Onto the second Leg and the Swiss first teams lead began to come under pressure from one of their own runners. The second team runner Simone Aebersold slowly began to close down on her teammate Elena Roos, catching her by the second TV split at the “Tower of Spirits”, before turning what had begun as a 30-second deficit into a minutes lead by the changeover. Behind a chasing pack of Russia, Sweden and Finland had formed but could do nothing to impact on the pace of Aebersold. Cat Taylor for GBR1 was slowly moving through the places from 14th and would change over in 8th place just ahead of Ida Bobach of Denmark, sending out Hollie Orr and Maja Alm together, 3 and a half minutes down on the lead.
Sarina Jenzer of SUI2 would feel the pressure from behind almost immediately, with her teammate Julia Gross slicing her lead in half by the first radio. To the TV control at the “Tower of Spirits”, it was Sui1 ahead of the chasers, with SUI2 falling back but still holding onto second and Sweden’s Karolin Olsson closing the gap to the lead. Olsson would soon create a gap to her fellow chasers, but not enough to make any major inroads into the lead of Gross until she made a mistake on the third to last control. This allowed Denmark’s Alm, who had been running the quickest out of everyone in the forest and had bridged the minute or so gap to the chasing pack back into the hunt for the silver medal. Both women entered the finishing straight together, but it was Sweden who would have the better sprint finish and take the silver, with Denmark settling for bronze. Sadly, Alm’s relentless pace was too much for Orr, who would bring the team home in a commendable 7th place.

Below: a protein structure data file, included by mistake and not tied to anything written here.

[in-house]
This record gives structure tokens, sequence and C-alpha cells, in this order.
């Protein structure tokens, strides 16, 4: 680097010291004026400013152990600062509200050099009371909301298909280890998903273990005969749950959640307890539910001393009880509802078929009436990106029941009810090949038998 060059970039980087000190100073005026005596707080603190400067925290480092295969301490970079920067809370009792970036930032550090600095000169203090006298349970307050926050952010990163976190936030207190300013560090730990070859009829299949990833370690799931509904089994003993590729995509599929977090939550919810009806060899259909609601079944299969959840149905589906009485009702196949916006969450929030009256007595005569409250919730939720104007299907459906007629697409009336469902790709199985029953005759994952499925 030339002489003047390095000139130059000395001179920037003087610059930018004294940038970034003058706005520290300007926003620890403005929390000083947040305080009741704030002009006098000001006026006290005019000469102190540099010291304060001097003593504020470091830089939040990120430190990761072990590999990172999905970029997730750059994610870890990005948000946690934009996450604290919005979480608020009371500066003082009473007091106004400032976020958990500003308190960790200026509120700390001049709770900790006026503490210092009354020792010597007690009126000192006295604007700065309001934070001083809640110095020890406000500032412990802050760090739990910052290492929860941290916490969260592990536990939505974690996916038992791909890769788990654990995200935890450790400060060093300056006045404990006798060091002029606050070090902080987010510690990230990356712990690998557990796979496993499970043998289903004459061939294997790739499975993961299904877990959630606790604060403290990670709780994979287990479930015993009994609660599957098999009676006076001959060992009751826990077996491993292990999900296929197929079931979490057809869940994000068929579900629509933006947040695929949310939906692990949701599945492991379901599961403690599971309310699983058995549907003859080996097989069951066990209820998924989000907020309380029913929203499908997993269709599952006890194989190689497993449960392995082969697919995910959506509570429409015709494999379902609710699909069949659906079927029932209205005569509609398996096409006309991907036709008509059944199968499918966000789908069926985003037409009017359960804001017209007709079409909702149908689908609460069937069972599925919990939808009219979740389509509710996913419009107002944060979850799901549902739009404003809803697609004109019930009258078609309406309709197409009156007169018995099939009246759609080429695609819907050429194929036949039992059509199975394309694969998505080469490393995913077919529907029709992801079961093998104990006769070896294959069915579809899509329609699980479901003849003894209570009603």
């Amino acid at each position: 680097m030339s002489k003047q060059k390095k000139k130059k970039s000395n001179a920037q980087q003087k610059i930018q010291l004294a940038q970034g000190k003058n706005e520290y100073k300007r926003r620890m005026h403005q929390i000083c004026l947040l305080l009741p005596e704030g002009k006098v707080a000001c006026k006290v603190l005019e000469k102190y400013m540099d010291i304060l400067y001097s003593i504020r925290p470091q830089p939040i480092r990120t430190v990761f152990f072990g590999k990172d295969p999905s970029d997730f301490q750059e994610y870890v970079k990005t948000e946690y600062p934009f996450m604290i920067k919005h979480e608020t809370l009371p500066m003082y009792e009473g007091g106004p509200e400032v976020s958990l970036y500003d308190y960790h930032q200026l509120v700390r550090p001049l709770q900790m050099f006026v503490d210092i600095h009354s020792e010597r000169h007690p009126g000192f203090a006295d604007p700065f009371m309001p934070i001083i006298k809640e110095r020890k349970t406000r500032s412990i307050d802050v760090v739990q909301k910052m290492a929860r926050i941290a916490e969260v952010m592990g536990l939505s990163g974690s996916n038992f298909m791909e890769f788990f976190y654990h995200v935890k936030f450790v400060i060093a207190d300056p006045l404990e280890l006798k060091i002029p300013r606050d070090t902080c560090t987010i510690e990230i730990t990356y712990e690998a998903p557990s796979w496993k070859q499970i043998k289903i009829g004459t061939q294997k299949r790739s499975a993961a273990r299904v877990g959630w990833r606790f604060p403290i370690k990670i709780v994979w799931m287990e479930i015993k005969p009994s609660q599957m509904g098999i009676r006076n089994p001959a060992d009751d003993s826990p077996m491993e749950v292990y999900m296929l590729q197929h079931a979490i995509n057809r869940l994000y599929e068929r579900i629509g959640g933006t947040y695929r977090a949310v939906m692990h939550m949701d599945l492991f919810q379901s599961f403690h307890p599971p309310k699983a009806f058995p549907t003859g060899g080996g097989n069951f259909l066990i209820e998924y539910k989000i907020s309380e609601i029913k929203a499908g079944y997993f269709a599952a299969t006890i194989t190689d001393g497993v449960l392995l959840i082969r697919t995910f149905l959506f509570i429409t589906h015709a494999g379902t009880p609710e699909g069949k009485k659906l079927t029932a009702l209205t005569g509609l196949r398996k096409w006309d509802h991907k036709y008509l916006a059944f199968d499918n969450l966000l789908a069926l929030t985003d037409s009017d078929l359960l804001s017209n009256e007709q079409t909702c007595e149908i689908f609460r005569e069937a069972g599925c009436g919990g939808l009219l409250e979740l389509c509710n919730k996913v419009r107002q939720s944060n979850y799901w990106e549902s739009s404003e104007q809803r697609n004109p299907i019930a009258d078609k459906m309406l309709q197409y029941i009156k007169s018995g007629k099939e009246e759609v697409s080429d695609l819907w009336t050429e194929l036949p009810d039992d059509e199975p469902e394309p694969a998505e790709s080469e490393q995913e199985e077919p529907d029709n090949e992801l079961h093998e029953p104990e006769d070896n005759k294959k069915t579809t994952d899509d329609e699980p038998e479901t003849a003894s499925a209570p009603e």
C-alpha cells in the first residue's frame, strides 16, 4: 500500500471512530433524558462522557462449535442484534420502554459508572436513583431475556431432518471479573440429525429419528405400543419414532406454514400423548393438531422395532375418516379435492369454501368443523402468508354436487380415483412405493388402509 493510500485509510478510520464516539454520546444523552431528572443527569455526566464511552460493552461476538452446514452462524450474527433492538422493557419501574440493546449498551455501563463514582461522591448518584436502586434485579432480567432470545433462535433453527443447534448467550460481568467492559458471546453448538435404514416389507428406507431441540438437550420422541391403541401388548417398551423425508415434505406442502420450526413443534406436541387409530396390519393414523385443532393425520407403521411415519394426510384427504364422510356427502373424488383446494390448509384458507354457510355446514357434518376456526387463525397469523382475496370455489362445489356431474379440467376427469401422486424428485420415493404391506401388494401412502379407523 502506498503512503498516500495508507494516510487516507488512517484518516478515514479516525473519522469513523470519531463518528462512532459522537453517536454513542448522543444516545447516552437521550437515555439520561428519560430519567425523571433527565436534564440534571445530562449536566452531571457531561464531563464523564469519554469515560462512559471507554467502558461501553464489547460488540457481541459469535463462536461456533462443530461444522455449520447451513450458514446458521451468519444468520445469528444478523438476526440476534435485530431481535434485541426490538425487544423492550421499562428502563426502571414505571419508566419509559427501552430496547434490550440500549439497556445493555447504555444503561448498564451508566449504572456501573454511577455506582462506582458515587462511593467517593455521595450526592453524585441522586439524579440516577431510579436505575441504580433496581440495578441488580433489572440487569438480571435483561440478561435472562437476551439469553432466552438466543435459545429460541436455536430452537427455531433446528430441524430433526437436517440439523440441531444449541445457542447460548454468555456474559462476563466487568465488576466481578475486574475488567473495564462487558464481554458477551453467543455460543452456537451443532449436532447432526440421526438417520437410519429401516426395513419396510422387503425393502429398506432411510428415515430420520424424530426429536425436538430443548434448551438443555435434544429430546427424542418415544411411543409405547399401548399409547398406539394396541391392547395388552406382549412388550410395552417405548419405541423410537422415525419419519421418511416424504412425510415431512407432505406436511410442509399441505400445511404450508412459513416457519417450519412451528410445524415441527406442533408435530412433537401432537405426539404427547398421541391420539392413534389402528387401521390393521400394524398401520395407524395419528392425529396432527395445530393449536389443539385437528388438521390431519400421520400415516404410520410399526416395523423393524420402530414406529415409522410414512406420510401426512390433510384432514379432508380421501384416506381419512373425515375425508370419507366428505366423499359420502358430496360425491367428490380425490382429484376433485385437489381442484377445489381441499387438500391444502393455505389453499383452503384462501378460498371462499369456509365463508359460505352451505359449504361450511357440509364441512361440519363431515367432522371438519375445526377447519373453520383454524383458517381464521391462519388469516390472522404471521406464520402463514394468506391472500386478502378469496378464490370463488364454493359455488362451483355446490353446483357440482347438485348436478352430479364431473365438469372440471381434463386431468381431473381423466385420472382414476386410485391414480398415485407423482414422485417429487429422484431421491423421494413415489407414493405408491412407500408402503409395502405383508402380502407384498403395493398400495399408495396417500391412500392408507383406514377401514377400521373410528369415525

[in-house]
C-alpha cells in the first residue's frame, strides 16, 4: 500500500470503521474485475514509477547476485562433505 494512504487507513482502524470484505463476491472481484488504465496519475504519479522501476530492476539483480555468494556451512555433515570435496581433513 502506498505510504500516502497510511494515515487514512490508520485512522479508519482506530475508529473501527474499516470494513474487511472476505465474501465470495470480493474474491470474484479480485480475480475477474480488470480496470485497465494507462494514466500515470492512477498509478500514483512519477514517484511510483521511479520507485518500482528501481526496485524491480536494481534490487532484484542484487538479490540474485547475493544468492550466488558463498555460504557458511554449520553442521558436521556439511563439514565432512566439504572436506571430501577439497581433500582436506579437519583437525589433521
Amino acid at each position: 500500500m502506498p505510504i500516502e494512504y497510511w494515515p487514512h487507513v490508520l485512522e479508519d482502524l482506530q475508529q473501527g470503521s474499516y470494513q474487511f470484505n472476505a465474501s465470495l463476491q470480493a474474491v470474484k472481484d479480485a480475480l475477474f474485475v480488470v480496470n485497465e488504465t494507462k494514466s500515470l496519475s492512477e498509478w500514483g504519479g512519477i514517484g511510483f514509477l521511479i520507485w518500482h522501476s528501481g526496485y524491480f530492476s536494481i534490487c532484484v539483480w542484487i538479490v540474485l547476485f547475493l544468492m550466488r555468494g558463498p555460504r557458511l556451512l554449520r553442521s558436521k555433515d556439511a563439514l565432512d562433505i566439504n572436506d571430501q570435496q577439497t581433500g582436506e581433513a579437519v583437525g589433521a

Onto the men’s race, and with the favourable terrain, the race was wide open for a fantastic British result. Kris Jones would start first for GBR1 (followed by Peter Hodkinson and Ralph Street) with Hector Haines - making his debut this week - running for GBR2 (supported by Sasha Chepelin and Ali McLeod). The pace from the start was ferocious, with the Swiss teams wanting to romp away with another gold and the Swedish (who have had a sub-par championships for their men’s team) looking to put their championships back on track.
There was much changing in the lead throughout the first Leg, but Kris remained in the top-three throughout, even breaking away with Florian Howald of Switzerland 2 at the arena passage, before they were closed down; but Kris didn’t falter, coming in in the lead of a quartet of runners.
It was a lead, but a small one. Peter Hodkinson was under pressure in a pack which included several world champions, including Matthias Kyburz, Fabian Hertner and Magne Daehli. Peter kept his cool, did his own navigation and by the time of the long, ungaffled leg back to the arena he was in the pack and holding on. Sadly the elastic snapped after the arena passage and Pete would lose a minute from an additional small mistake but had done a fantastic job at keeping GBR in touch for a bronze.
Out on last Leg and Ralph Street was being hunted down by some of the best last leg runners in the world. A couple of small errors at the start of the Leg meant that Ralph was on the back foot, with Czech, France and Russia hunting him down. It was France who would sneak ahead, with Fredric Tranchand breaking away from the chase and clear into bronze. Small mistakes from all the runners would creep into their runs, with Ralph entering the long Leg back to the arena in fourth place. By the run through though the Czechs have snuck ahead and by the finish, it was as precious, with Ralph finishing in 5th, just behind Vojtech Kral of Czech in 4th.
1) Switzerland 1 1:45:56
2) Sweden 1 +2:11
3) Denmark 1 +2:13
Cecilie Friberg Klysner
1) Norway 1 1:55:40
2) Switzerland 1 +0:30
3) France 1 +3:07